On July 15, 1993, Anita Williams became a card-carrying member of the Lost-Found Nation of Islam. As a Muslim girl in training, she encouraged other young women to join the organization and religiously attended services and meetings at Mosque No. 7. Five years later, the happily married Williams and her husband would work to establish the Staten Island Study Group, an unchartered branch of the NOI. Their goal was to register enough members to convert the study group into a full-fledged congregation entitled to its own mosque.
Their efforts paid off on October 1, 1998, when Williams was appointed volunteer recording secretary of the study group, according to Williams's lawsuit. The appointment required that she "work closely" with Minister Benjamin, who at the time was the chief minister at Mosque No. 7 and the highest-ranking NOI leader on the East Coast. In court papers, Minister Benjamin "denies that [Williams] was appointed to any position or that her volunteer activities . . . required that she work closely with [him]." Williams, in her lawsuit, asserts that she "respected and admired" Minister Benjamin, the former Christian preacher who had beat the odds, rebounding from the sex-harassment scandal in the NAACP and gone on, by the mercy of Minister Farrakhan, to organize the Million Man March.
During their first alleged meeting, on November 30, 1998, Williams and Minister Benjamin discussed plans for the Staten Island mosque. But the conversation changed rapidly from religion to inquiries into Williams's private life. "Rather than remaining behind his desk and retaining the space customary between a man and woman, as is dictated by the Muslim faith, [Minister Benjamin] came and sat in close proximity to [Williams] during the course of this meeting," the lawsuit contends.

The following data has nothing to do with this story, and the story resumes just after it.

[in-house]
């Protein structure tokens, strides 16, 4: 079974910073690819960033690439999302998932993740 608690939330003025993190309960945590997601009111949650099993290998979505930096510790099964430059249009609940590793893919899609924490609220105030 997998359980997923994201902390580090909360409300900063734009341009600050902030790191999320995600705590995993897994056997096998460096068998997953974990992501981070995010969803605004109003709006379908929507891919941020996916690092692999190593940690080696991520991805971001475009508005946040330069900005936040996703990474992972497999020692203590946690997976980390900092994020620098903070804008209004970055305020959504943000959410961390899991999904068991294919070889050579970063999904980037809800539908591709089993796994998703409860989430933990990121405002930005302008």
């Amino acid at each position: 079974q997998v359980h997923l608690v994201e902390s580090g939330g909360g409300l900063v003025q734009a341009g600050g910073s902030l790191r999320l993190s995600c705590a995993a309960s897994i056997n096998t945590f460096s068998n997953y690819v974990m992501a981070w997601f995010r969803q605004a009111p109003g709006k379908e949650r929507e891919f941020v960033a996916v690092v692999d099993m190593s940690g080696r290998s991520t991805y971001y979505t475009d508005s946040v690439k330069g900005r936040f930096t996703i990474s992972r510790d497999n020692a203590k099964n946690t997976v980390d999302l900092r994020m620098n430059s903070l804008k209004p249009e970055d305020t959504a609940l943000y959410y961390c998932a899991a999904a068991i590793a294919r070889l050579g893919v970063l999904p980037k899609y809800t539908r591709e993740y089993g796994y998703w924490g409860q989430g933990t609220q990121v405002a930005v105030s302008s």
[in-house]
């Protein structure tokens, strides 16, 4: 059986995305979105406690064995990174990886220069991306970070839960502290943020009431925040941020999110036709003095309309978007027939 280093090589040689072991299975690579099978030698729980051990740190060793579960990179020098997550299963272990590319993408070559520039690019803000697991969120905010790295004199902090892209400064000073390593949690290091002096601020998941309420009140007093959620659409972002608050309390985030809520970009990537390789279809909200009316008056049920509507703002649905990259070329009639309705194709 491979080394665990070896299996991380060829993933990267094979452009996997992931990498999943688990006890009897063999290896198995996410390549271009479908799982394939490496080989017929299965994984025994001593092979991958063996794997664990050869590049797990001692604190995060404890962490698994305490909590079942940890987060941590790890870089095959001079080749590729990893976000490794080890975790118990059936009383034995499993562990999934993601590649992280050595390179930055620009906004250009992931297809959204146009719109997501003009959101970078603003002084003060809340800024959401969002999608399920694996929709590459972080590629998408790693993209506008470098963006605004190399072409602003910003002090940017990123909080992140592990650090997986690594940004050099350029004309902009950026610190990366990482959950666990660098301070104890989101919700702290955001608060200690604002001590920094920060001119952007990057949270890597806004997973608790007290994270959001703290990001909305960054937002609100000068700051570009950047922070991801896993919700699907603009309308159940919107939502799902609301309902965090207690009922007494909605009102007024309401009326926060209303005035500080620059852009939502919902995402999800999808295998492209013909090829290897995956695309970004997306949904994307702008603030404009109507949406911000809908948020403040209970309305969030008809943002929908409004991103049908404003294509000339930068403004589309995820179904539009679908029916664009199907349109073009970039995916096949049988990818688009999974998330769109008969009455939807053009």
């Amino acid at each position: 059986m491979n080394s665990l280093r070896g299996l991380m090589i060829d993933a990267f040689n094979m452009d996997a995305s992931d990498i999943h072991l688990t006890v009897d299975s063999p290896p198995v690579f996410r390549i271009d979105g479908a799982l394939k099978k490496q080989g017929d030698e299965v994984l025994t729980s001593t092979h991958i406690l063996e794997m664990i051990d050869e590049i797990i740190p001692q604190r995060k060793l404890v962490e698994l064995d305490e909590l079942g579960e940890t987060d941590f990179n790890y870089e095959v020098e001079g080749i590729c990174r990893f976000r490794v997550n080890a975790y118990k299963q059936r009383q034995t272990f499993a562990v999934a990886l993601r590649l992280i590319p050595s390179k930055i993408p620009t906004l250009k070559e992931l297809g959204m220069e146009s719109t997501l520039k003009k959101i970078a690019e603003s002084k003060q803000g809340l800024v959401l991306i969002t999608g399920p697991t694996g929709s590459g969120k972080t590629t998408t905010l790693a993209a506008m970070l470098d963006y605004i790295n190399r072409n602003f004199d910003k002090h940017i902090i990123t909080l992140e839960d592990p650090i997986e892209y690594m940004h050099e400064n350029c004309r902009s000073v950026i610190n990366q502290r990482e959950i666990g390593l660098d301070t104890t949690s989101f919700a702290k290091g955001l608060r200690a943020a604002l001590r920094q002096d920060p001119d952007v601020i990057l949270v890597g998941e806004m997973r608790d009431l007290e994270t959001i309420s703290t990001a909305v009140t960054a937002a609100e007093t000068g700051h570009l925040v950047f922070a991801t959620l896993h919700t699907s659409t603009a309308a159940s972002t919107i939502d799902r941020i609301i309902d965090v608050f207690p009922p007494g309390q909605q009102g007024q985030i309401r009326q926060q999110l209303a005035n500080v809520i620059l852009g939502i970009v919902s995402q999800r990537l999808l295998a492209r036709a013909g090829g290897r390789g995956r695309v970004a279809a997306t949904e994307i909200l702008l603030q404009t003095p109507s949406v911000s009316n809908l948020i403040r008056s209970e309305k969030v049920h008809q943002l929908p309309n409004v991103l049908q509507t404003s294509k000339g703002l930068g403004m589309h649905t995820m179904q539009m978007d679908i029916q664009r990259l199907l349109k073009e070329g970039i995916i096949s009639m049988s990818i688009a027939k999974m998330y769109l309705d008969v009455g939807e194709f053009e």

Williams recalls Minister Benjamin cooing, "You're a very beautiful woman." In her letterto Minister Farrakhan, Williams claims that Minister Benjamin bragged that he could help launch her fashion career. "[He] promised me that he would find a financial backer to put my line of clothing into production," Williams writes. The conversation shifted again. "During this meeting, he said that since he prayed so much . . . he was able to sense I was having serious personal problems." But like a faith-healing charlatan who bamboozles his victim, Minister Benjamin allegedly already knew that her marriage to Brother Kenya was on the rocks.
"I told him that my husband and I were on the verge of separation," she writes, adding that she later found out that someone had leaked this information to Minister Benjamin. "He asked me if I wanted to receive marriage counseling from him and I said yes," Williams continues. "Immediately, he began to call me at least every other day to see if everything was okay. I didn't think anything of this. In fact, initially, I thought he was God-sent because I was going through one of the most traumatic times of my life. I told him that I was at a very vulnerable state and even felt like just giving up on everything."
After Minister Benjamin allegedly placed a spate of phone calls to Williams, her "husband became annoyed." But as Williams reasons in her letter, "At the time he was doing what I thought a minister was supposed to do." Williams held on to her lifeline. "The more problems I went through, the more I began to become dependent emotionally on Minister Ben," she writes. "I believed that he was genuinely helping me. I began to completely trust him. I guess you can say, to some degree, he trusted me the same way because he began to treat me like a close friend, telling me a lot about himself and his good and bad experiences in the Nation."